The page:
Edwards 2003 v. Edwards 2007 on Health Care

One of the annoying things about John Edwards (an extremely long and growing list) is that he has a tendency to attack other candidates as being unworthy of consideration for being President for not having moved as sharply to the left as he has in an extremely short time. I’ve previously noted how Edwards has actied as if he is holier than the other Democrats on Iraq, only to be shot down by Obama who actually opposed the war which Edwards supported. Edwards has been very quick to oppose the health care plans offered by his opponents for the Democratic nomination for not going far enough but Political Radar notes how Edwards backed a much more moderate plan four years ago:

But Edwards wasn’t always a fan of having the government provide universal health coverage. In 2003 and 2004, during his first campaign for president, he backed a far more modest proposal that was estimated to cover about half of those who lacked health insurance — and criticized rivals who had universal plans for what he portrayed as fiscal irresponsibility.

“What we ought to be doing is something that number one is achievable and number two is responsible,” Edwards said in July 2003, in reference to then-rep. Richard Gephardt’s, D-Mo., universal healthcare plan, according to The Washington Post.

Late in the Democratic primary fight, when Edwards was trying to topple Sen. John Kerry, D-Mass., he contrasted his plan with Kerry’s by pointing out that it was less expensive. He said at the time that his $53 billion healthcare plan would cover about 21 million people, including all children under age 21; Kerry’s plan was pitched as costing $72 billion, to cover 27 million people.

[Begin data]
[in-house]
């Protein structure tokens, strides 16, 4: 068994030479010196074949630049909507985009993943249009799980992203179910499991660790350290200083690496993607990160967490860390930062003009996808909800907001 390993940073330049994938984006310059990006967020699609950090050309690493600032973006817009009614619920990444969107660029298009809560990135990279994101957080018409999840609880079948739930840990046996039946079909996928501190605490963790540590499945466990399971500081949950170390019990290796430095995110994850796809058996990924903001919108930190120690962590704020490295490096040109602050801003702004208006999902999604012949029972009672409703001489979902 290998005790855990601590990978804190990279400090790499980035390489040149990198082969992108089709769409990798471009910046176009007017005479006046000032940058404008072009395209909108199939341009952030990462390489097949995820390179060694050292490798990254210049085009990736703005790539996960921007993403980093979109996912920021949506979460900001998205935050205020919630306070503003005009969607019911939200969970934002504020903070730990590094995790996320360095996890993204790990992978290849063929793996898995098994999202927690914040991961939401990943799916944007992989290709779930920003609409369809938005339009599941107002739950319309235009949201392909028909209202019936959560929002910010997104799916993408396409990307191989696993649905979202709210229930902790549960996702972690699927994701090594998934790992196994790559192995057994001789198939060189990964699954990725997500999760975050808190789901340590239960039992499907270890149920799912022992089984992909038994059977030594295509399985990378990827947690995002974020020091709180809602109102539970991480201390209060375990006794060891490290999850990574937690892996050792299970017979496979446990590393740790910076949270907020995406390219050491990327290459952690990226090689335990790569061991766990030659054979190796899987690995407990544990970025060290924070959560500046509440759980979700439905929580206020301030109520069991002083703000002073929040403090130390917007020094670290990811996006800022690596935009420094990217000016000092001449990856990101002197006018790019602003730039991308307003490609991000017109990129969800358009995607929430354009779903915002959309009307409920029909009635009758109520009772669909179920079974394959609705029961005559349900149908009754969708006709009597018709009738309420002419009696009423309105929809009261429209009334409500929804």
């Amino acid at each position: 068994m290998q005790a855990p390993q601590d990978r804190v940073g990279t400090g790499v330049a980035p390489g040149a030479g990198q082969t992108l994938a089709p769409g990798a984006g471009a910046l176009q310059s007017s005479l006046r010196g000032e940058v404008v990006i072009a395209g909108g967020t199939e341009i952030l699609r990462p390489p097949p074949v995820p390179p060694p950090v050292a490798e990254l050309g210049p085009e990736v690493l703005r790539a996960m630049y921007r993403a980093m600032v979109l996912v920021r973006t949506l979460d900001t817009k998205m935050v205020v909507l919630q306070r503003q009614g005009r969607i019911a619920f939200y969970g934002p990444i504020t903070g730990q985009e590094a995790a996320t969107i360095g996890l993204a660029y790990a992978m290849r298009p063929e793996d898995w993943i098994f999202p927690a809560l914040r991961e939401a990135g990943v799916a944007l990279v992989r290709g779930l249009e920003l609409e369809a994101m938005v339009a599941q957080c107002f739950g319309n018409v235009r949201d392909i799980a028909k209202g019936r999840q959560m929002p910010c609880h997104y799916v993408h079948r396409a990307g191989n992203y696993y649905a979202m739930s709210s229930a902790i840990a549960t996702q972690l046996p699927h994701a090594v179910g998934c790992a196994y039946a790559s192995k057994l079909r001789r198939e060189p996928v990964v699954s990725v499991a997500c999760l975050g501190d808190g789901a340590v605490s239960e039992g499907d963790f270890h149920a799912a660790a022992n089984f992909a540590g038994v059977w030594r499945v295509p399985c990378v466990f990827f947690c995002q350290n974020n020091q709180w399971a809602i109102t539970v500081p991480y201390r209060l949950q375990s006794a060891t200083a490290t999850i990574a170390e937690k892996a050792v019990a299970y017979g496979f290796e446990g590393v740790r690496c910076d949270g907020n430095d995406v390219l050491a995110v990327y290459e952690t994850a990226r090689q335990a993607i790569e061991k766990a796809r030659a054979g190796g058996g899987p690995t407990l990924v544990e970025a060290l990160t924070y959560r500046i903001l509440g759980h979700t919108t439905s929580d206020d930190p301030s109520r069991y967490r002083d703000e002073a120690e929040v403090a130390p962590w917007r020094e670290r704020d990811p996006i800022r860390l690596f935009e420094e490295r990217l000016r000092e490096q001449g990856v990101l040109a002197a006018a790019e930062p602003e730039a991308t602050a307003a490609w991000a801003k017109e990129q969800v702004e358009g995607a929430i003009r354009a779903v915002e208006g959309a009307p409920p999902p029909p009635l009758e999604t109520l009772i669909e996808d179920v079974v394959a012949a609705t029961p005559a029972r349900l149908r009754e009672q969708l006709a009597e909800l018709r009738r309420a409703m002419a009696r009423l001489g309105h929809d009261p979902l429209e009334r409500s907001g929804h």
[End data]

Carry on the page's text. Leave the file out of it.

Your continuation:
“We will be able to attract the support we need to get my plan actually done, so we don’t spend 15 or 20 years debating the issue,” Edwards said in February 2004.

While Edwards ran in 2004 as a moderate, he has tacked leftward in his 2008 bid. His healthcare plan would cost roughly twice as much as the plan he put forward four years ago, with an estimated price tag of between $90 billion to $120 billion. He has said he would pay for the spending by rolling back tax cuts for the rich passed under President Bush’s tenure.

It is one thing for a candidate to change their mind and push for a bigger plan. It is a different thing for Edwards to argue that anything short of his current plan is not even worthy of consideration. Whether there should be a mandate and the size of any new programs is a legitimate matter for debate among the candidates. Other candidates might also question Edwards’ idea for making preventative care mandatory. I also question whether a candidate who didn’t even know Cuba has a government-run health care plan shortly after watching Sicko is knowledgeable enough to criticize anyone else’s plan.

Another factor which changed in Edwards’ plan between 2003 and 2007 is the absence of his previous plans for malpractice reform. Has Edwards decided that he does not want to risk antagonizing those who are financing his campaign? Will Americans really vote for someone so indebted to a single special interest–especially when they realize how secretive he has been with regards to his fund raising?

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